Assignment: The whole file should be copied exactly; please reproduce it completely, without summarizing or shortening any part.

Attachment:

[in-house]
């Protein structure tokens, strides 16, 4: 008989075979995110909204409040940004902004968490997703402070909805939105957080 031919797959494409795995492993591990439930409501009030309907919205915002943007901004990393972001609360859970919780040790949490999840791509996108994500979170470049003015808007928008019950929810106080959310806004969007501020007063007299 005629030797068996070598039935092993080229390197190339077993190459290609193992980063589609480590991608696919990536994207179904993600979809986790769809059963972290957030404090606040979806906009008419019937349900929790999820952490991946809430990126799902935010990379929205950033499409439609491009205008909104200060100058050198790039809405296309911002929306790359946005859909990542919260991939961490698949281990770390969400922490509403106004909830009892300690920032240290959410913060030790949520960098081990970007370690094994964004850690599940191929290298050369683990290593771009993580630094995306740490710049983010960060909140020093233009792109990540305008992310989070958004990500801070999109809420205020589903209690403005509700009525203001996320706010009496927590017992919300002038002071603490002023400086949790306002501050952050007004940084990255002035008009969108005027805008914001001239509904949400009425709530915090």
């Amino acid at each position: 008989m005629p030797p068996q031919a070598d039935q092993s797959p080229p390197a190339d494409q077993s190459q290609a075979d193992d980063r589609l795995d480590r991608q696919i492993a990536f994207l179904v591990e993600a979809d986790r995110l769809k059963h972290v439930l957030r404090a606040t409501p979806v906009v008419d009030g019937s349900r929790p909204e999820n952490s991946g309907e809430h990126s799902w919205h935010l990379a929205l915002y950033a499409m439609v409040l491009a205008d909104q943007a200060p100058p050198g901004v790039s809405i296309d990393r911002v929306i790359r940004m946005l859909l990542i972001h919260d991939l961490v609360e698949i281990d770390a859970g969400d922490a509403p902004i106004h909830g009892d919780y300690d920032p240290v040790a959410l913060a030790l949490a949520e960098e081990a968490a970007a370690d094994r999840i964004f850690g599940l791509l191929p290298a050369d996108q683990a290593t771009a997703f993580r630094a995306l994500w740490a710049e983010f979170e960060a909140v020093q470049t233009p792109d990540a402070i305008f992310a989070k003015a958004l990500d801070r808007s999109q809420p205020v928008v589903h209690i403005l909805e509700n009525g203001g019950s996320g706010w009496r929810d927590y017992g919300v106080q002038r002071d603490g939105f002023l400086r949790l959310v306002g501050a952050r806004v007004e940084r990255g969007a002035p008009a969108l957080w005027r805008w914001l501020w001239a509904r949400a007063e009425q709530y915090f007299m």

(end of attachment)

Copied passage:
[in-house]
């Protein structure tokens, strides 16, 4: 008989075979995110909204409040940004902004968490997703402070909805939105957080 031919797959494409795995492993591990439930409501009030309907919205915002943007901004990393972001609360859970919780040790949490999840791509996108994500979170470049003015808007928008019950929810106080959310806004969007501020007063007299 005629030797068996070598039935092993080229390197190339077993190459290609193992980063589609480590991608696919990536994207179904993600979809986790769809059963972290957030404090606040979806906009008419019937349900929790999820952490991946809430990126799902935010990379929205950033499409439609491009205008909104200060100058050198790039809405296309911002929306790359946005859909990542919260991939961490698949281990770390969400922490509403106004909830009892300690920032240290959410913060030790949520960098081990970007370690094994964004850690599940191929290298050369683990290593771009993580630094995306740490710049983010960060909140020093233009792109990540305008992310989070958004990500801070999109809420205020589903209690403005509700009525203001996320706010009496927590017992919300002038002071603490002023400086949790306002501050952050007004940084990255002035008009969108005027805008914001001239509904949400009425709530915090």
């Amino acid at each position: 008989m005629p030797p068996q031919a070598d039935q092993s797959p080229p390197a190339d494409q077993s190459q290609a075979d193992d980063r589609l795995d480590r991608q696919i492993a990536f994207l179904v591990e993600a979809d986790r995110l769809k059963h972290v439930l957030r404090a606040t409501p979806v906009v008419d009030g019937s349900r929790p909204e999820n952490s991946g309907e809430h990126s799902w919205h935010l990379a929205l915002y950033a499409m439609v409040l491009a205008d909104q943007a200060p100058p050198g901004v790039s809405i296309d990393r911002v929306i790359r940004m946005l859909l990542i972001h919260d991939l961490v609360e698949i281990d770390a859970g969400d922490a509403p902004i106004h909830g009892d919780y300690d920032p240290v040790a959410l913060a030790l949490a949520e960098e081990a968490a970007a370690d094994r999840i964004f850690g599940l791509l191929p290298a050369d996108q683990a290593t771009a997703f993580r630094a995306l994500w740490a710049e983010f979170e960060a909140v020093q470049t233009p792109d990540a402070i305008f992310a989070k003015a958004l990500d801070r808007s999109q809420p205020v928008v589903h209690i403005l909805e509700n009525g203001g019950s996320g706010w009496r929810d927590y017992g919300v106080q002038r002071d603490g939105f002023l400086r949790l959310v306002g501050a952050r806004v007004e940084r990255g969007a002035p008009a969108l957080w005027r805008w914001l501020w001239a509904r949400a007063e009425q709530y915090f007299m």